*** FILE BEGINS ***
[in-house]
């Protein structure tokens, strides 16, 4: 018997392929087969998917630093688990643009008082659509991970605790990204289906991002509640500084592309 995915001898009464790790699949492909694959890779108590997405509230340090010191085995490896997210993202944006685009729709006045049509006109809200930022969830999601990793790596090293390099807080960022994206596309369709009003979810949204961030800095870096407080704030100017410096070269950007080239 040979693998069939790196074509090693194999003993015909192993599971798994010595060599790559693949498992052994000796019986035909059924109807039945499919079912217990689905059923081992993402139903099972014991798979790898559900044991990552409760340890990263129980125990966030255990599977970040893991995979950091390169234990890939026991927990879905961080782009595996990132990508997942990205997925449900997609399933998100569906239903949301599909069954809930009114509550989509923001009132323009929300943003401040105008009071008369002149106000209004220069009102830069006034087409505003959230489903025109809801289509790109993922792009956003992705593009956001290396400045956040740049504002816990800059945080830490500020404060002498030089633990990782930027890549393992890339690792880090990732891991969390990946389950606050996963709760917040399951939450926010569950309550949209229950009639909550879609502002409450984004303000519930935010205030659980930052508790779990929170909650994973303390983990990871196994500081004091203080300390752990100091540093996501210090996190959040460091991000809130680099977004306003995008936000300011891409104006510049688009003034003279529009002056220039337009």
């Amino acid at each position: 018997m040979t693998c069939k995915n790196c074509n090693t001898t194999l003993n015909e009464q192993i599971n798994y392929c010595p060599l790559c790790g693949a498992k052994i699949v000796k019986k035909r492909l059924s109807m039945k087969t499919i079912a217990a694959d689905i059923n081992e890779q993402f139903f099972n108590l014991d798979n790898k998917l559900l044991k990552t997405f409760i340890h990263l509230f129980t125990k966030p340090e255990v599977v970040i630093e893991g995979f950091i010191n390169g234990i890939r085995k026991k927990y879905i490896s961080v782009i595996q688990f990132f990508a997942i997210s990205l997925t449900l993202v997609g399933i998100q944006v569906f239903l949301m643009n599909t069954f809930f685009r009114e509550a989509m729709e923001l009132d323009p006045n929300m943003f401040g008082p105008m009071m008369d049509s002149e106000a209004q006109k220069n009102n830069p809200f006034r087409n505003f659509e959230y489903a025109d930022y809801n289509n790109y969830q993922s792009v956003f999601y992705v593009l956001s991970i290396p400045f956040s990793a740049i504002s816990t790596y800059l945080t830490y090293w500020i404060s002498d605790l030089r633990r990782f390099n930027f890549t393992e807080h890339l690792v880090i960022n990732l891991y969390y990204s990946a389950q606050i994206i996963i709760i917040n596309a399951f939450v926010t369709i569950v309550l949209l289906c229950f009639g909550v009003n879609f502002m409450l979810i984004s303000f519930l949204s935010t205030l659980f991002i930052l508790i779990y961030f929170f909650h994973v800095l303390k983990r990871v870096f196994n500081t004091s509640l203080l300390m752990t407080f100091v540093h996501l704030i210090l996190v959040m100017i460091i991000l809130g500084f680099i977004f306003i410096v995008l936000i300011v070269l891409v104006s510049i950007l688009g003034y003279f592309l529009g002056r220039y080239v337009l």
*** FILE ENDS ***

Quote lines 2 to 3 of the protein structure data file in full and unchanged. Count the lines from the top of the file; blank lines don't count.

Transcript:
């Protein structure tokens, strides 16, 4: 018997392929087969998917630093688990643009008082659509991970605790990204289906991002509640500084592309 995915001898009464790790699949492909694959890779108590997405509230340090010191085995490896997210993202944006685009729709006045049509006109809200930022969830999601990793790596090293390099807080960022994206596309369709009003979810949204961030800095870096407080704030100017410096070269950007080239 040979693998069939790196074509090693194999003993015909192993599971798994010595060599790559693949498992052994000796019986035909059924109807039945499919079912217990689905059923081992993402139903099972014991798979790898559900044991990552409760340890990263129980125990966030255990599977970040893991995979950091390169234990890939026991927990879905961080782009595996990132990508997942990205997925449900997609399933998100569906239903949301599909069954809930009114509550989509923001009132323009929300943003401040105008009071008369002149106000209004220069009102830069006034087409505003959230489903025109809801289509790109993922792009956003992705593009956001290396400045956040740049504002816990800059945080830490500020404060002498030089633990990782930027890549393992890339690792880090990732891991969390990946389950606050996963709760917040399951939450926010569950309550949209229950009639909550879609502002409450984004303000519930935010205030659980930052508790779990929170909650994973303390983990990871196994500081004091203080300390752990100091540093996501210090996190959040460091991000809130680099977004306003995008936000300011891409104006510049688009003034003279529009002056220039337009």
């Amino acid at each position: 018997m040979t693998c069939k995915n790196c074509n090693t001898t194999l003993n015909e009464q192993i599971n798994y392929c010595p060599l790559c790790g693949a498992k052994i699949v000796k019986k035909r492909l059924s109807m039945k087969t499919i079912a217990a694959d689905i059923n081992e890779q993402f139903f099972n108590l014991d798979n790898k998917l559900l044991k990552t997405f409760i340890h990263l509230f129980t125990k966030p340090e255990v599977v970040i630093e893991g995979f950091i010191n390169g234990i890939r085995k026991k927990y879905i490896s961080v782009i595996q688990f990132f990508a997942i997210s990205l997925t449900l993202v997609g399933i998100q944006v569906f239903l949301m643009n599909t069954f809930f685009r009114e509550a989509m729709e923001l009132d323009p006045n929300m943003f401040g008082p105008m009071m008369d049509s002149e106000a209004q006109k220069n009102n830069p809200f006034r087409n505003f659509e959230y489903a025109d930022y809801n289509n790109y969830q993922s792009v956003f999601y992705v593009l956001s991970i290396p400045f956040s990793a740049i504002s816990t790596y800059l945080t830490y090293w500020i404060s002498d605790l030089r633990r990782f390099n930027f890549t393992e807080h890339l690792v880090i960022n990732l891991y969390y990204s990946a389950q606050i994206i996963i709760i917040n596309a399951f939450v926010t369709i569950v309550l949209l289906c229950f009639g909550v009003n879609f502002m409450l979810i984004s303000f519930l949204s935010t205030l659980f991002i930052l508790i779990y961030f929170f909650h994973v800095l303390k983990r990871v870096f196994n500081t004091s509640l203080l300390m752990t407080f100091v540093h996501l704030i210090l996190v959040m100017i460091i991000l809130g500084f680099i977004f306003i410096v995008l936000i300011v070269l891409v104006s510049i950007l688009g003034y003279f592309l529009g002056r220039y080239v337009l």